He said that the MTPO would be making decisions for Alachua roads under the proposed plan, which he said he disagrees with.

“Over the years, they bring in state and federal dollars for transportation projects,” he said in a phone interview. “They have to follow state and federal guidelines. I just disagree with the criteria.”

According to Coerper, state and federal guidelines say that an urbanized area is any area where there are 1,000 people per square mile.

“[Turkey Creek] really shouldn’t meet that broad criteria of being an urban area,” he said, noting that it’s a private community.

Coerper said he wants to emphasize there isn’t a “love-hate” relationship between Alachua and the County.

“We want to work with the MTPO,” he said. “We may not agree with the decision, but we are committed to trying to understand where they’re coming from.”

He said that members appreciate the differences between the cities.

“We all respect one another,” he said.

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W - Alachua Tree lighting 0026 copyThe holiday season kicked into high gear in Alachua Friday evening, Nov. 30, with the lighting of the city’s official Christmas tree. As children and adults gathered around, Singer Danny Wooten and his band, Southern Slang, offered up seasonal musical favorites. Area youngsters joined in the sing-along while waiting for Santa and Mrs. Claus’s arrival. The jolly elf and his wife, accompanied by a number of colorfully dressed and excited elves, swept into town led by a police escort. After a few ho-ho-ho’s, the countdown began, and the darkened tree was illuminated by hundreds of twinkling lights. Santa headed downtown to the Hitchcock Theatre Park where children received bags of treats and had their picture taken with him. The event was sponsored by the City of Alachua and the Alachua Chamber of Commerce.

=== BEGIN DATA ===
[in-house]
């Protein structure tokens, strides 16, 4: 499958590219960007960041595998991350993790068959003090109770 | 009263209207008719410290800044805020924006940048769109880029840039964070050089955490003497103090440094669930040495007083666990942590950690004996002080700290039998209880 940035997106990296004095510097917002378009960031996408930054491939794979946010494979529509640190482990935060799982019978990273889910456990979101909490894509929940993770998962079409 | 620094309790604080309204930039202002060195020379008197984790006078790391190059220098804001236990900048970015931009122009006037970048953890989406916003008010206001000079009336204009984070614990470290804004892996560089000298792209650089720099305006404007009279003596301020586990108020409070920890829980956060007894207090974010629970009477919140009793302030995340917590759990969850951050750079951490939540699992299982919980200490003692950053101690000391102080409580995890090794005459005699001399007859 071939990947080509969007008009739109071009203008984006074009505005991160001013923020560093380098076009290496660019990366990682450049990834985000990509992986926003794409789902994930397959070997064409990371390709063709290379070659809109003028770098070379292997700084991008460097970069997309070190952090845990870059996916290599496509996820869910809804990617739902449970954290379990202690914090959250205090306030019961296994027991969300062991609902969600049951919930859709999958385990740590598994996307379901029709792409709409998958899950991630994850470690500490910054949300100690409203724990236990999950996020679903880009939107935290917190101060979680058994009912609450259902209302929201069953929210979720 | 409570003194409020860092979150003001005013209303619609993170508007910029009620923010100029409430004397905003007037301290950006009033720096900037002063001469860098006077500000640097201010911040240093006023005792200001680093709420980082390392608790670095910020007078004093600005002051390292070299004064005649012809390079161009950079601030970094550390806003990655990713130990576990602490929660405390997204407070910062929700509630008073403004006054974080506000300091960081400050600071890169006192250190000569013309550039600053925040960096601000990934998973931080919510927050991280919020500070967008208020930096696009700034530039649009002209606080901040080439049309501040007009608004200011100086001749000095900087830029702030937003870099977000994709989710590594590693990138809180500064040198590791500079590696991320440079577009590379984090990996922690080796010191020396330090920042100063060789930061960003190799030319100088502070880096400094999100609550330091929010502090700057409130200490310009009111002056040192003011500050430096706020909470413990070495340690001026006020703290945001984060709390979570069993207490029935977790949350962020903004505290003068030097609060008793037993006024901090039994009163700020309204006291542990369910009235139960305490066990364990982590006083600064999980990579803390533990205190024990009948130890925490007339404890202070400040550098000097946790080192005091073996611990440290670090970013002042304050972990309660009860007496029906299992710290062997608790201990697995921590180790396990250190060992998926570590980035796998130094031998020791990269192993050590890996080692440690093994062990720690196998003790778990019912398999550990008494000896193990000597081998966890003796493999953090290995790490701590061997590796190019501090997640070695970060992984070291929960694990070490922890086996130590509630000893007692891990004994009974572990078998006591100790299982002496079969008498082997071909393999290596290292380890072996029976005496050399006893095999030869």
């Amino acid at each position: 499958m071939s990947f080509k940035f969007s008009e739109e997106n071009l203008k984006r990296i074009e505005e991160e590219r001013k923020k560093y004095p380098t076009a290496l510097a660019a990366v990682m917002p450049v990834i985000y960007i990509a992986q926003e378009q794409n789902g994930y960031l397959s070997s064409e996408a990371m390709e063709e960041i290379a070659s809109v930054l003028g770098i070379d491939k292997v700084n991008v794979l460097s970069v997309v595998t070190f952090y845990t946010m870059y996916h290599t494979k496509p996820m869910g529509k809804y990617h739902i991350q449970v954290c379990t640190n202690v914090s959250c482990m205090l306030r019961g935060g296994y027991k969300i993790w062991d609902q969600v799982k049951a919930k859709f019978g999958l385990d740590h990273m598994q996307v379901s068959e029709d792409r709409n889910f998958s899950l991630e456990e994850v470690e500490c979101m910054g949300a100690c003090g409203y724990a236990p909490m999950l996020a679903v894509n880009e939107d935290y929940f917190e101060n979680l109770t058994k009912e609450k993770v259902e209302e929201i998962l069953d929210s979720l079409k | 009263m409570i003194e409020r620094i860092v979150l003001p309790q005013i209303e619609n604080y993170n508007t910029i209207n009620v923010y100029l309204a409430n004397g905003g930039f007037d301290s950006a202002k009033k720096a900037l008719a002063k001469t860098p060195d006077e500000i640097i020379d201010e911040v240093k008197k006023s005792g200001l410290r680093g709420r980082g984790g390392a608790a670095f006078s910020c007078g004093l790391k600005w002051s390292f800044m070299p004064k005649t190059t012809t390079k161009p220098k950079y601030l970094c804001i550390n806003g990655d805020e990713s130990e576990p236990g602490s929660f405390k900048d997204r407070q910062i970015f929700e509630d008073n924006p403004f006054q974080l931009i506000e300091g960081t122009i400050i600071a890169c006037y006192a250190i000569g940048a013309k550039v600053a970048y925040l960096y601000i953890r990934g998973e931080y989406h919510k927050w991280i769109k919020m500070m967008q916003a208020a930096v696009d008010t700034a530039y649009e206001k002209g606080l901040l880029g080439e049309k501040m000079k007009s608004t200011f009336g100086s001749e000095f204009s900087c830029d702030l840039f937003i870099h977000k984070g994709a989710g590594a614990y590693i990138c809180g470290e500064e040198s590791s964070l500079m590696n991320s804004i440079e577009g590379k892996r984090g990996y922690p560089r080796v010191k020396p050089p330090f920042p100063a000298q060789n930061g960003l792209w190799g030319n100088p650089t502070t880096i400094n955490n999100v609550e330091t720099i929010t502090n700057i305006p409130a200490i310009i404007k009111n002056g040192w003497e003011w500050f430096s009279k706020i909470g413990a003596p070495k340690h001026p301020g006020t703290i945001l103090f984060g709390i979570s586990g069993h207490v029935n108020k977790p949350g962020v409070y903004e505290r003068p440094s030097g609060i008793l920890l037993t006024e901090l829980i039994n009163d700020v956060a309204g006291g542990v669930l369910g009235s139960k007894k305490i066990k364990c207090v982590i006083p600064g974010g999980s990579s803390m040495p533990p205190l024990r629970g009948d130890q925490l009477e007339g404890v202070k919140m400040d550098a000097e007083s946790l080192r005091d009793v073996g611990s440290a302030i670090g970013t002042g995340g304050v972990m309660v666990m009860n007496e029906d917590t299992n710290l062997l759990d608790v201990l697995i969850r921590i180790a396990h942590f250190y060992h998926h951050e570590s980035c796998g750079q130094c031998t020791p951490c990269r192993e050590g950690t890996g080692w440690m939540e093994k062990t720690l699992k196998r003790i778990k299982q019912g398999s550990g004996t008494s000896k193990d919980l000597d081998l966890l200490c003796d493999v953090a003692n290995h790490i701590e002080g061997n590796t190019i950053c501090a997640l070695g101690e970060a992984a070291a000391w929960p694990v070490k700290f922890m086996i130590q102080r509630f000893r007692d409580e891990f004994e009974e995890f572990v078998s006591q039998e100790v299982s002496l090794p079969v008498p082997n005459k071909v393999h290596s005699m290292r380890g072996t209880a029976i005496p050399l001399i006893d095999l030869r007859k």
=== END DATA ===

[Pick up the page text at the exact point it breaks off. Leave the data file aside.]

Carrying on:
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NEWBERRY – There are only nine other cities in the country that have developed a community Olympic program, and Newberry looks like it will be the tenth. The Easton Newberry Sports Complex is in the process of becoming a Community Olympic Department Center (CODC) devoted to archery. Just one other city, Springfield, Mo., has such a commitment to developing a high-quality archery program.

Three representatives from the United States Olympic Committee (USOC) visited with about 60 people at a luncheon on Monday at the sports complex. The representatives evaluated the facility and assessed the value of its partnership with the national committee as part of the application process to become a designated COCD.